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WATCH: Hebron's Shuhada Street: Authorized entry only

How would you feel if you were suddenly forbidden from walking down the main street of your city? This theoretical scenario, inconceivable to most, is reality for the Palestinian residents of Hebron. Shuhada Street was a pivotal and vibrant main street in Hebron but since 2000, entry has been blocked for Palestinians – even those who live on it. The closure of Shuhada Street is just another example of Israel’s undeclared racial segregation policies

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    1. rsgengland

      Shuhuda Street was closed as a result of the violence of the second intifada.
      If there had not been the intifada , the street would most likely still be open.
      The Jews that lived in Hebron prior to the 1929 riots and massacres ethnic cleansing of Jews, were not even given the option of living in Hebron until after 1967.
      Violence against Jews in Hebron, which plays a central part in Jewish religious history, seems to be an ongoing story that requires this street to be closed for security and safety reasons.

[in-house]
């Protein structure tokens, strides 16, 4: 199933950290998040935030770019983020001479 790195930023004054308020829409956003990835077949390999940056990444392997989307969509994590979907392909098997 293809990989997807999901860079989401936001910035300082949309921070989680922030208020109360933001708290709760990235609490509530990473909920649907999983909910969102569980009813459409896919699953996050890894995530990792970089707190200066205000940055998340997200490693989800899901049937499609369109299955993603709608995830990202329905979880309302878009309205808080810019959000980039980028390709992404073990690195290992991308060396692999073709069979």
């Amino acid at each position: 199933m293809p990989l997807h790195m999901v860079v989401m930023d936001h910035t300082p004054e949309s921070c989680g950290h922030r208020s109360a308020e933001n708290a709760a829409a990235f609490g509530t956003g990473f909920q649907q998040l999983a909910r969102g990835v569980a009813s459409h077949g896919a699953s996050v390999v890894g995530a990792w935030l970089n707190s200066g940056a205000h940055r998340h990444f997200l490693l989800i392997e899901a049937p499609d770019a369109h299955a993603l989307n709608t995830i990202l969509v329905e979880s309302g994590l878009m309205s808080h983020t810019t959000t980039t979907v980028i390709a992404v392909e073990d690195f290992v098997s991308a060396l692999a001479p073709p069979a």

Reply to Comment
      • I know it is frustrating, but won security morphs into denied civil and human rights. Imagine that this state of affairs lasts another 20 years; then almost all Hebron Palestinians can say they had no hand in the events of 2000–certainly not 1929. If Hebron is part of an imagined Two States in Israel, you will have a significant Palestinian population, locally. Shall they be expunged? A One State outcome seems the outcome propelled by religion.

        The report notes settler acts of theft and vandelism. The events of 1929 do not legitimize such. You seem to have blood ataint. Because of the past, we do this to you now. This is not a modern legal concept of the West.

        Reply to Comment